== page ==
Graduate Students

Sierra Smith, B.A

Sierra Smith

Sierra Smith joined the Department of Anesthesiology and Perioperative Medicine as a Graduate Student in the Saugstad laboratory in August of 2019. She earned her B.A in Neuroscience from Lake Forest College in 2017. She then was a Northwestern University Interdepartmental Neuroscience PREP Scholar in Dr. Rajeshwar Awatramani’s Lab. Sierra joined the Neuroscience Graduate Program at OHSU in 2018 and is now in her 2nd year.

As a member of the Saugstad team, Sierra is interested in using bioinformatics to analyze large datasets to identify potential target proteins involved in disease mechanisms, particularly as related to the miRNA biomarker work by the lab focused on Alzheimer’s disease. She is also interested in characterizing extracellular vesicles from distinct human biofluids using proteomic methodologies.

Sarah Catherine Baker, M.S.

Sarah Baker

Sarah Catherine Baker joined the Department of Anesthesiology and Perioperative Medicine as a Graduate Student in the Saugstad laboratory in April 2020. She earned her B.S in Biological Sciences, as well as a supplementary degree in English Literature, from the University of Notre Dame in 2018. She next pursued an M.S. in Global Health from Trinity College Dublin, and graduated in September 2019. She began her PhD at OHSU in the Program of Molecular and Cellular Biology, and later joined the Department of Cell and Developmental Biology.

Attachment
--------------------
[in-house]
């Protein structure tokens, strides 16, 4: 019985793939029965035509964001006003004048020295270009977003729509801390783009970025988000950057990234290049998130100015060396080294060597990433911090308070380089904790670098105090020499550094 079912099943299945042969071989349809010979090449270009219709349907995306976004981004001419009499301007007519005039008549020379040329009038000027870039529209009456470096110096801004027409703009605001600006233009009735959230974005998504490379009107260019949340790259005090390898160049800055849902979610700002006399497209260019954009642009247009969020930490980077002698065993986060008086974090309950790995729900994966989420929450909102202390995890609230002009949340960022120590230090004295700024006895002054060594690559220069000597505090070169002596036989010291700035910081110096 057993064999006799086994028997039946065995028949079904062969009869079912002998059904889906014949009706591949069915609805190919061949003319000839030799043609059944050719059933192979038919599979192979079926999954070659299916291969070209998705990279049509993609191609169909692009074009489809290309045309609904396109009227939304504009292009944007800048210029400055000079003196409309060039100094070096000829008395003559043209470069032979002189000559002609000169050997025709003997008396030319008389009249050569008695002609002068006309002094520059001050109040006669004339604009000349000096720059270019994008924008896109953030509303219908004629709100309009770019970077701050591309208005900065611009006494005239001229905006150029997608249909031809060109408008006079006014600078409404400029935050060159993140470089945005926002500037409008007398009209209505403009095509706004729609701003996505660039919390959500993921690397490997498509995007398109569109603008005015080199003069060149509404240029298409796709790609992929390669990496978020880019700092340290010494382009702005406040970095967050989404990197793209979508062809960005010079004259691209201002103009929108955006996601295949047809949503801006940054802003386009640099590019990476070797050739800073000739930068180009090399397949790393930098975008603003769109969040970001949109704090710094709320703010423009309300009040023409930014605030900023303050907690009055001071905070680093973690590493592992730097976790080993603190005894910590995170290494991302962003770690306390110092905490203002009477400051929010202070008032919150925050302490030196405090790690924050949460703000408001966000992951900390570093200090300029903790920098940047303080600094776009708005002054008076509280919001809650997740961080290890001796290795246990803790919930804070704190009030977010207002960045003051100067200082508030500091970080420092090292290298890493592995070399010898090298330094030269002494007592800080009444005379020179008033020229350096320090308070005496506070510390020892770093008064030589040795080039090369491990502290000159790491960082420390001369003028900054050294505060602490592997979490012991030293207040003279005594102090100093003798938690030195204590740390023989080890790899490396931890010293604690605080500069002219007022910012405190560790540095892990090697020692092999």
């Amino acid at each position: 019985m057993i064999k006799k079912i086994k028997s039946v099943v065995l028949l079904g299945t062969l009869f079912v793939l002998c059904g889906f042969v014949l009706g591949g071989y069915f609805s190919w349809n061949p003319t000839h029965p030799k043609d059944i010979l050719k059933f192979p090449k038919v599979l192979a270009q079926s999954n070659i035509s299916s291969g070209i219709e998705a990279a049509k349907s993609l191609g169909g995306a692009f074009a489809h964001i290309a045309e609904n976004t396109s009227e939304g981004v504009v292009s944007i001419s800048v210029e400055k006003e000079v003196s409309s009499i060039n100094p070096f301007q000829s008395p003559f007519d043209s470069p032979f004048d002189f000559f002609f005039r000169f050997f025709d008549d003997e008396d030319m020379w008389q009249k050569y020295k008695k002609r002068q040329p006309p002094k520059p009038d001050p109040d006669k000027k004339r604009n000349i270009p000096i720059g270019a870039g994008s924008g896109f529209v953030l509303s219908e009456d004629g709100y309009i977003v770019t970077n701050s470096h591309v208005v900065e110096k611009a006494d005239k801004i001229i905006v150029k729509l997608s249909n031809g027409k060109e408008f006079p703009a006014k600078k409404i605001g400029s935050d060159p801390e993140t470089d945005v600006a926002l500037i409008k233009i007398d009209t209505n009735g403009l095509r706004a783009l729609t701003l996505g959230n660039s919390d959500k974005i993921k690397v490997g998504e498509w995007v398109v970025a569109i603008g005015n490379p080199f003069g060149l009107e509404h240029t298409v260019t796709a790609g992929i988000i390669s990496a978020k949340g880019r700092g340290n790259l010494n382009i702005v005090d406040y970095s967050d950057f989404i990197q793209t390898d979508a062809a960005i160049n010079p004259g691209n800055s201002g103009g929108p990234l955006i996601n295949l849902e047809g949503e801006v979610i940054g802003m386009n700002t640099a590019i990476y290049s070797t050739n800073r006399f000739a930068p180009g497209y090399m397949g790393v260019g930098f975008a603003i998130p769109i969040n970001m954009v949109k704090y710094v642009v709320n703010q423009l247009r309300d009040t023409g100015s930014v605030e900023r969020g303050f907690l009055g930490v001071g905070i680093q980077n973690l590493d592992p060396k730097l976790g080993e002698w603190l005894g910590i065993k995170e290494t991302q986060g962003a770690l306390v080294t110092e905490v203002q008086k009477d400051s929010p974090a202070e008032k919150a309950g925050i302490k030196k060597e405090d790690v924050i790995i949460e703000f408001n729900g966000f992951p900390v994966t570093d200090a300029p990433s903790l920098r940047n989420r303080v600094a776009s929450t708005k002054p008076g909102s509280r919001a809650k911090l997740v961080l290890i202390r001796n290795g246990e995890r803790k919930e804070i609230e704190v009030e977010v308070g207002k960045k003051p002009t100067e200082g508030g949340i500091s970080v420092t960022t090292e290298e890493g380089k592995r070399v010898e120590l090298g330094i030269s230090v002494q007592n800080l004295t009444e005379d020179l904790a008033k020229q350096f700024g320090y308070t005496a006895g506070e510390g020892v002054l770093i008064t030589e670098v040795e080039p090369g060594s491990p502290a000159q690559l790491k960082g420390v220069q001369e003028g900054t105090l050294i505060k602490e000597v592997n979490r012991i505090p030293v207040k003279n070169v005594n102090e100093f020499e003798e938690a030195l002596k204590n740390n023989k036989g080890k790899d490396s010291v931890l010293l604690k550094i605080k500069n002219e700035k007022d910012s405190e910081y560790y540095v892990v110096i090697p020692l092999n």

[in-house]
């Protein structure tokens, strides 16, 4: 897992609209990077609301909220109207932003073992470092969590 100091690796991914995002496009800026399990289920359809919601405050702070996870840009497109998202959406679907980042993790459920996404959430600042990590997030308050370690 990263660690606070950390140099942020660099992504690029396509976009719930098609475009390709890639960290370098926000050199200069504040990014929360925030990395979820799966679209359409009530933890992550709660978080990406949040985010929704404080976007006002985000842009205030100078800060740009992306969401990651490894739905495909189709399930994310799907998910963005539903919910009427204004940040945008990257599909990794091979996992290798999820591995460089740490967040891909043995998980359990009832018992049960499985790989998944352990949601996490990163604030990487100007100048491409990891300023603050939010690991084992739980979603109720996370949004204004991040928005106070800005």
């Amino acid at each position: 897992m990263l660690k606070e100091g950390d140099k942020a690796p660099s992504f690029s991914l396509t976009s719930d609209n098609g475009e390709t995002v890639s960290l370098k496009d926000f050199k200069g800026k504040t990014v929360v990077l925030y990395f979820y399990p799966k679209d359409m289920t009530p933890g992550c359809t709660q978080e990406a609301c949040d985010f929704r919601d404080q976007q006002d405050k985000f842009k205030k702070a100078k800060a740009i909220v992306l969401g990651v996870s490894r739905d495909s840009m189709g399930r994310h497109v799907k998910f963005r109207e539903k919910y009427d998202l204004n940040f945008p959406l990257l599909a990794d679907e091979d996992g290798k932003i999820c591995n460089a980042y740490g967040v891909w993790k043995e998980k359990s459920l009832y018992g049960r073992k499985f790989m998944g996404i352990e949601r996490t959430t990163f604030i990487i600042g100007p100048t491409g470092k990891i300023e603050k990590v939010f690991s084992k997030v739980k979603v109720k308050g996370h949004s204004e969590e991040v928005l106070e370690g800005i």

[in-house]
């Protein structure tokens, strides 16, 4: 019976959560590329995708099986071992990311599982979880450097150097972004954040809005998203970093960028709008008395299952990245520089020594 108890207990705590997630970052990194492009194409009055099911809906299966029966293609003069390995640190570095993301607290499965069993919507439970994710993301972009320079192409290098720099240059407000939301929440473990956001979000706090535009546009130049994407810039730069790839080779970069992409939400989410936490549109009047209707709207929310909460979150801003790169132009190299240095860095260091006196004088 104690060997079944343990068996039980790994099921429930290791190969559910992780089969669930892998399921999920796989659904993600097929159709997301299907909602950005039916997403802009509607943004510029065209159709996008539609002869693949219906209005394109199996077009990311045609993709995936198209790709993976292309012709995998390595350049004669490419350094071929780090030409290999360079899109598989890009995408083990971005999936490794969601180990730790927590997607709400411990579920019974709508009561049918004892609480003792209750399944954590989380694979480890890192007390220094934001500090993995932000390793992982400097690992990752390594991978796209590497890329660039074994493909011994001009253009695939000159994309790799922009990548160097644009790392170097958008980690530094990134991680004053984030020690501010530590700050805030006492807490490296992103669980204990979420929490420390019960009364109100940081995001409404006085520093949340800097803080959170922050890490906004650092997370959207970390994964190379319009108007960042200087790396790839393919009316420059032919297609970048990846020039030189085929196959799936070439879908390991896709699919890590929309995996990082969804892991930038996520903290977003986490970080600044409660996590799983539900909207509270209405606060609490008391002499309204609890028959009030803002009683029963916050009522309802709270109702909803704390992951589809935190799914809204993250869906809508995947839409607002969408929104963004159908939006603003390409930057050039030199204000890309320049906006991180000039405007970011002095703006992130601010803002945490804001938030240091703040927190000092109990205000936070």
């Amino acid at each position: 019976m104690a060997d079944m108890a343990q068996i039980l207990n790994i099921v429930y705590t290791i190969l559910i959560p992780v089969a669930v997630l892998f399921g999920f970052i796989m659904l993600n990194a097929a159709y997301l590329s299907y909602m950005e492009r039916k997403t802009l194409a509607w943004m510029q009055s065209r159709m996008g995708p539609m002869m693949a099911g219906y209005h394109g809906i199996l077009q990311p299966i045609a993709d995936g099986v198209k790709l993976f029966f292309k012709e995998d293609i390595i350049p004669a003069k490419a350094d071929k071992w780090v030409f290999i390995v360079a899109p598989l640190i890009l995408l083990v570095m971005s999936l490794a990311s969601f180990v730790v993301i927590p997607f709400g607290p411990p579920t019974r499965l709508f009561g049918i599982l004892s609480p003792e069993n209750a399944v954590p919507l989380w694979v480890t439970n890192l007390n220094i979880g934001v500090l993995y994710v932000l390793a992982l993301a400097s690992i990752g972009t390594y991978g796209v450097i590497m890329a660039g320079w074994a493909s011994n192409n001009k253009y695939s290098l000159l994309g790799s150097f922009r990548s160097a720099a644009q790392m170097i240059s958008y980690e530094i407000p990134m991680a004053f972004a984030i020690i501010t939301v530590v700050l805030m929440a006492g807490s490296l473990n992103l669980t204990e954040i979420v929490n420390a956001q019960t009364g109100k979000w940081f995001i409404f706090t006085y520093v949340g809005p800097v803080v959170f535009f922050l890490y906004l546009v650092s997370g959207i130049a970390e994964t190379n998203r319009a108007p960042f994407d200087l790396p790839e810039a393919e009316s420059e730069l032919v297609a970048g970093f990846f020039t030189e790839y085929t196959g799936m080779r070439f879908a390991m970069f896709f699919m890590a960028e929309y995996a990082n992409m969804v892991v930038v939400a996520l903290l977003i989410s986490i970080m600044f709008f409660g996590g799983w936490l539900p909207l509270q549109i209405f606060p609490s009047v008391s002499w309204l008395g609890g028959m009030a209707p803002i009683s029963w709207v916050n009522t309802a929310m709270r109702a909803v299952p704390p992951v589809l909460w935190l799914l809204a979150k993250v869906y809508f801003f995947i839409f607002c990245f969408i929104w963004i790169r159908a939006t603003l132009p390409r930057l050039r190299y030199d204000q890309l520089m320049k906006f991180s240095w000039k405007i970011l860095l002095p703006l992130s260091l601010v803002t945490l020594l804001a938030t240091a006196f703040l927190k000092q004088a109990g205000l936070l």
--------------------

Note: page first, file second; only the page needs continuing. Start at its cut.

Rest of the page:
In the Saugstad lab, Sarah Cate is exploring the role of extracellular vesicles in neurodegenerative disease. By exploring their protein, lipid, and microRNA content, she is hoping to better understand how extracellular vesicles are altered by neurodegeneration, and whether they contribute to disease pathology. In addition to working on Alzheimer’s and Parkinson’s disease, Sarah Cate is also applying the lab’s expertise to Niemann Pick’s Disease Type C, a rare form of neurodegeneration that primarily affects children.

Allison "AJ" Ellingson, M.S.

Allison Ellingson

AJ is a rising second year graduate student in the NGP. She was born and raised in Boise, ID and attended the University of Idaho for her bachelors degree in electrical engineering and her masters degree in biological engineering. AJ mostly focuses on electrophysiology in the lab but outside of the lab she likes to run, hike, bike, rock climb, surf, and get outside in any aspect

Natasha Warikoo, M.D., Ph.D.

Natasha Warikoo

Natasha is an MD/PhD student who joined the Schnell lab in 2020. She grew up in Cincinnati, Ohio and went to college at Washington University in Saint Louis, where she pursued a degree in philosophy, neuroscience and psychology. After graduating, she started working in a lab studying anti-NMDA receptor encephalitis with Dr. Steven Mennerick. With wonderful friends and mentors to guide her, she discovered her love for synaptic physiology. She moved out to Oregon in 2018 to continue learning about her passions-- caring for others, and understanding a small piece of how the brain works. She is currently studying the role of endogenous opioids in modulating hippocampal circuitry. When not poking granule cells, Natasha can be found in the forest or on a mountain, flanked by her two sweet dogs, Gulab and Jamun.